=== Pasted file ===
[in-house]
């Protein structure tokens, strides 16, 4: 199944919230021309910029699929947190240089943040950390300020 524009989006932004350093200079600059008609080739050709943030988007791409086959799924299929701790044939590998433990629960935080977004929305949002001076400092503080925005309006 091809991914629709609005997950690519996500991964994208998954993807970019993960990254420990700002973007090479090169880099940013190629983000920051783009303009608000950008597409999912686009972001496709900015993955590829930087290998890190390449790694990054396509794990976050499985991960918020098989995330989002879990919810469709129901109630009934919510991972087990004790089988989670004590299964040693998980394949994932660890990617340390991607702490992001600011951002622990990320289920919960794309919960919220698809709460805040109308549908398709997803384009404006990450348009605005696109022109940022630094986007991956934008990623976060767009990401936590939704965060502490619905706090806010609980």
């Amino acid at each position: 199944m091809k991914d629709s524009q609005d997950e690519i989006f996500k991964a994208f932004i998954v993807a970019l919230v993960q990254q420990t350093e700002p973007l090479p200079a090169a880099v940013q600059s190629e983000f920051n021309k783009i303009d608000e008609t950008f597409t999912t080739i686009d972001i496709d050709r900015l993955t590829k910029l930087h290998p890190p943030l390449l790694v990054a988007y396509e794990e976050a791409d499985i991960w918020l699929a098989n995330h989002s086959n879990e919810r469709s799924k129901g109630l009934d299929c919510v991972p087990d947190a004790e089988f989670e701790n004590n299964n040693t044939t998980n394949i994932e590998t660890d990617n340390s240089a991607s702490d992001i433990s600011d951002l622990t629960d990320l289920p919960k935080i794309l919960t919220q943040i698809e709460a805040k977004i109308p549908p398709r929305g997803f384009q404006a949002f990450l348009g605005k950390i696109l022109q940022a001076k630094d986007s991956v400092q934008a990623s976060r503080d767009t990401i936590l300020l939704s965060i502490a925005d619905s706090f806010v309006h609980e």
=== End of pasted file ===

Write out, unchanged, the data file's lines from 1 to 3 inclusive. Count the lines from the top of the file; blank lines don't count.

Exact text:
[in-house]
């Protein structure tokens, strides 16, 4: 199944919230021309910029699929947190240089943040950390300020 524009989006932004350093200079600059008609080739050709943030988007791409086959799924299929701790044939590998433990629960935080977004929305949002001076400092503080925005309006 091809991914629709609005997950690519996500991964994208998954993807970019993960990254420990700002973007090479090169880099940013190629983000920051783009303009608000950008597409999912686009972001496709900015993955590829930087290998890190390449790694990054396509794990976050499985991960918020098989995330989002879990919810469709129901109630009934919510991972087990004790089988989670004590299964040693998980394949994932660890990617340390991607702490992001600011951002622990990320289920919960794309919960919220698809709460805040109308549908398709997803384009404006990450348009605005696109022109940022630094986007991956934008990623976060767009990401936590939704965060502490619905706090806010609980």
């Amino acid at each position: 199944m091809k991914d629709s524009q609005d997950e690519i989006f996500k991964a994208f932004i998954v993807a970019l919230v993960q990254q420990t350093e700002p973007l090479p200079a090169a880099v940013q600059s190629e983000f920051n021309k783009i303009d608000e008609t950008f597409t999912t080739i686009d972001i496709d050709r900015l993955t590829k910029l930087h290998p890190p943030l390449l790694v990054a988007y396509e794990e976050a791409d499985i991960w918020l699929a098989n995330h989002s086959n879990e919810r469709s799924k129901g109630l009934d299929c919510v991972p087990d947190a004790e089988f989670e701790n004590n299964n040693t044939t998980n394949i994932e590998t660890d990617n340390s240089a991607s702490d992001i433990s600011d951002l622990t629960d990320l289920p919960k935080i794309l919960t919220q943040i698809e709460a805040k977004i109308p549908p398709r929305g997803f384009q404006a949002f990450l348009g605005k950390i696109l022109q940022a001076k630094d986007s991956v400092q934008a990623s976060r503080d767009t990401i936590l300020l939704s965060i502490a925005d619905s706090f806010v309006h609980e």